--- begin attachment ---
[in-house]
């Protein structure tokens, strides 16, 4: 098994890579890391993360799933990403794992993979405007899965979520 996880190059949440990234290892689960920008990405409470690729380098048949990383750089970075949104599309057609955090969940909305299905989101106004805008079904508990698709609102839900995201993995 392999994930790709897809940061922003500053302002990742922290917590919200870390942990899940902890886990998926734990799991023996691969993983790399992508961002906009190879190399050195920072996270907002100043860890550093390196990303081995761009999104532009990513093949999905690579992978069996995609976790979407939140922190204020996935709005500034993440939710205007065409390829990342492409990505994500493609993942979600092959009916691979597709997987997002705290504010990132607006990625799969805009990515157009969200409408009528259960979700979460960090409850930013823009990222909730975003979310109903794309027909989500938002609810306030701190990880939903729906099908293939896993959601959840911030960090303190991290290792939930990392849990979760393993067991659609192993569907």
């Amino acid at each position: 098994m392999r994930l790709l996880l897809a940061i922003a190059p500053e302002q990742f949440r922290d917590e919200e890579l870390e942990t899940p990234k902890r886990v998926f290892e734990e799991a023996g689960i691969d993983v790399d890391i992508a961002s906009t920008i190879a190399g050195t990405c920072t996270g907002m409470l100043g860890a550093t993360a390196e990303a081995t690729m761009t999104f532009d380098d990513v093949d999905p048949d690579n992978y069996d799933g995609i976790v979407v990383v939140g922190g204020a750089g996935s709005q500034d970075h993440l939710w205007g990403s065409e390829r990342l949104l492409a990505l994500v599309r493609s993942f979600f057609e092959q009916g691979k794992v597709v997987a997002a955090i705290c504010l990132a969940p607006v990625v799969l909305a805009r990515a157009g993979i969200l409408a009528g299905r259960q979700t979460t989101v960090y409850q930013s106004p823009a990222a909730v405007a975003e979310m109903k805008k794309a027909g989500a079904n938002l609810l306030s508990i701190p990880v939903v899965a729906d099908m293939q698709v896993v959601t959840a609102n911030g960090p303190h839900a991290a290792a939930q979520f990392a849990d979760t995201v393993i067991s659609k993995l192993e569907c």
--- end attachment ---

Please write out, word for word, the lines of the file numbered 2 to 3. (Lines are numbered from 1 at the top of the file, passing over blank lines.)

């Protein structure tokens, strides 16, 4: 098994890579890391993360799933990403794992993979405007899965979520 996880190059949440990234290892689960920008990405409470690729380098048949990383750089970075949104599309057609955090969940909305299905989101106004805008079904508990698709609102839900995201993995 392999994930790709897809940061922003500053302002990742922290917590919200870390942990899940902890886990998926734990799991023996691969993983790399992508961002906009190879190399050195920072996270907002100043860890550093390196990303081995761009999104532009990513093949999905690579992978069996995609976790979407939140922190204020996935709005500034993440939710205007065409390829990342492409990505994500493609993942979600092959009916691979597709997987997002705290504010990132607006990625799969805009990515157009969200409408009528259960979700979460960090409850930013823009990222909730975003979310109903794309027909989500938002609810306030701190990880939903729906099908293939896993959601959840911030960090303190991290290792939930990392849990979760393993067991659609192993569907």
């Amino acid at each position: 098994m392999r994930l790709l996880l897809a940061i922003a190059p500053e302002q990742f949440r922290d917590e919200e890579l870390e942990t899940p990234k902890r886990v998926f290892e734990e799991a023996g689960i691969d993983v790399d890391i992508a961002s906009t920008i190879a190399g050195t990405c920072t996270g907002m409470l100043g860890a550093t993360a390196e990303a081995t690729m761009t999104f532009d380098d990513v093949d999905p048949d690579n992978y069996d799933g995609i976790v979407v990383v939140g922190g204020a750089g996935s709005q500034d970075h993440l939710w205007g990403s065409e390829r990342l949104l492409a990505l994500v599309r493609s993942f979600f057609e092959q009916g691979k794992v597709v997987a997002a955090i705290c504010l990132a969940p607006v990625v799969l909305a805009r990515a157009g993979i969200l409408a009528g299905r259960q979700t979460t989101v960090y409850q930013s106004p823009a990222a909730v405007a975003e979310m109903k805008k794309a027909g989500a079904n938002l609810l306030s508990i701190p990880v939903v899965a729906d099908m293939q698709v896993v959601t959840a609102n911030g960090p303190h839900a991290a290792a939930q979520f990392a849990d979760t995201v393993i067991s659609k993995l192993e569907c």